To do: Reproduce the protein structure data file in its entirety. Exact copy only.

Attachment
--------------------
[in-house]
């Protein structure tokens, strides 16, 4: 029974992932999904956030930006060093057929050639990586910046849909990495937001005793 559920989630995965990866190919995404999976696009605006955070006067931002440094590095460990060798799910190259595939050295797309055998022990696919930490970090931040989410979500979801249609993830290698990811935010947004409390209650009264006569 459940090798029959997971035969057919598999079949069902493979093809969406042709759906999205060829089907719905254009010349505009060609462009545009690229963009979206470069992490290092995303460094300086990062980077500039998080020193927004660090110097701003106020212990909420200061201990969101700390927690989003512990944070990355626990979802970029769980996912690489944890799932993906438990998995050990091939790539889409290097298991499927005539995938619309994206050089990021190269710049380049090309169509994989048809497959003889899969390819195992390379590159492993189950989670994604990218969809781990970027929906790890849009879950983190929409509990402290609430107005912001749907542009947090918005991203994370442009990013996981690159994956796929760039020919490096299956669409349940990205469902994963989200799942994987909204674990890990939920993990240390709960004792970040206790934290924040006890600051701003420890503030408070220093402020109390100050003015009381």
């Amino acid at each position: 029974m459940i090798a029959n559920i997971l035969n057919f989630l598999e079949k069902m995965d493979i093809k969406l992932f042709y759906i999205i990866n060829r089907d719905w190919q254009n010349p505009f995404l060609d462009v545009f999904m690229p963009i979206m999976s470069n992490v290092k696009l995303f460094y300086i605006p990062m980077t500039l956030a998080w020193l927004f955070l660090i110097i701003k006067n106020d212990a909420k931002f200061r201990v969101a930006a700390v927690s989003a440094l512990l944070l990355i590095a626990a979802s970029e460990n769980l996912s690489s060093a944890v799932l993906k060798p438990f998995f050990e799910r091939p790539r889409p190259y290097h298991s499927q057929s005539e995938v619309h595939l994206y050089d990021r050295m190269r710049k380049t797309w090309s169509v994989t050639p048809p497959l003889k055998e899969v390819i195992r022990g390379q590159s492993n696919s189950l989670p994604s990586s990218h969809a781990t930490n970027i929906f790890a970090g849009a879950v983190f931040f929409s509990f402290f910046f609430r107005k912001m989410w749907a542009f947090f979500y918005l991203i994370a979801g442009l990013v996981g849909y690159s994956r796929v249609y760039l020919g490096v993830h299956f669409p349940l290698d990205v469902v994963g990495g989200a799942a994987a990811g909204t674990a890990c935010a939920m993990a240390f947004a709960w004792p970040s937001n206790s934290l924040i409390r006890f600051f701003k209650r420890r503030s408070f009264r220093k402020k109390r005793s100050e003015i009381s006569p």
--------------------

[in-house]
């Protein structure tokens, strides 16, 4: 029974992932999904956030930006060093057929050639990586910046849909990495937001005793 559920989630995965990866190919995404999976696009605006955070006067931002440094590095460990060798799910190259595939050295797309055998022990696919930490970090931040989410979500979801249609993830290698990811935010947004409390209650009264006569 459940090798029959997971035969057919598999079949069902493979093809969406042709759906999205060829089907719905254009010349505009060609462009545009690229963009979206470069992490290092995303460094300086990062980077500039998080020193927004660090110097701003106020212990909420200061201990969101700390927690989003512990944070990355626990979802970029769980996912690489944890799932993906438990998995050990091939790539889409290097298991499927005539995938619309994206050089990021190269710049380049090309169509994989048809497959003889899969390819195992390379590159492993189950989670994604990218969809781990970027929906790890849009879950983190929409509990402290609430107005912001749907542009947090918005991203994370442009990013996981690159994956796929760039020919490096299956669409349940990205469902994963989200799942994987909204674990890990939920993990240390709960004792970040206790934290924040006890600051701003420890503030408070220093402020109390100050003015009381």
């Amino acid at each position: 029974m459940i090798a029959n559920i997971l035969n057919f989630l598999e079949k069902m995965d493979i093809k969406l992932f042709y759906i999205i990866n060829r089907d719905w190919q254009n010349p505009f995404l060609d462009v545009f999904m690229p963009i979206m999976s470069n992490v290092k696009l995303f460094y300086i605006p990062m980077t500039l956030a998080w020193l927004f955070l660090i110097i701003k006067n106020d212990a909420k931002f200061r201990v969101a930006a700390v927690s989003a440094l512990l944070l990355i590095a626990a979802s970029e460990n769980l996912s690489s060093a944890v799932l993906k060798p438990f998995f050990e799910r091939p790539r889409p190259y290097h298991s499927q057929s005539e995938v619309h595939l994206y050089d990021r050295m190269r710049k380049t797309w090309s169509v994989t050639p048809p497959l003889k055998e899969v390819i195992r022990g390379q590159s492993n696919s189950l989670p994604s990586s990218h969809a781990t930490n970027i929906f790890a970090g849009a879950v983190f931040f929409s509990f402290f910046f609430r107005k912001m989410w749907a542009f947090f979500y918005l991203i994370a979801g442009l990013v996981g849909y690159s994956r796929v249609y760039l020919g490096v993830h299956f669409p349940l290698d990205v469902v994963g990495g989200a799942a994987a990811g909204t674990a890990c935010a939920m993990a240390f947004a709960w004792p970040s937001n206790s934290l924040i409390r006890f600051f701003k209650r420890r503030s408070f009264r220093k402020k109390r005793s100050e003015i009381s006569p």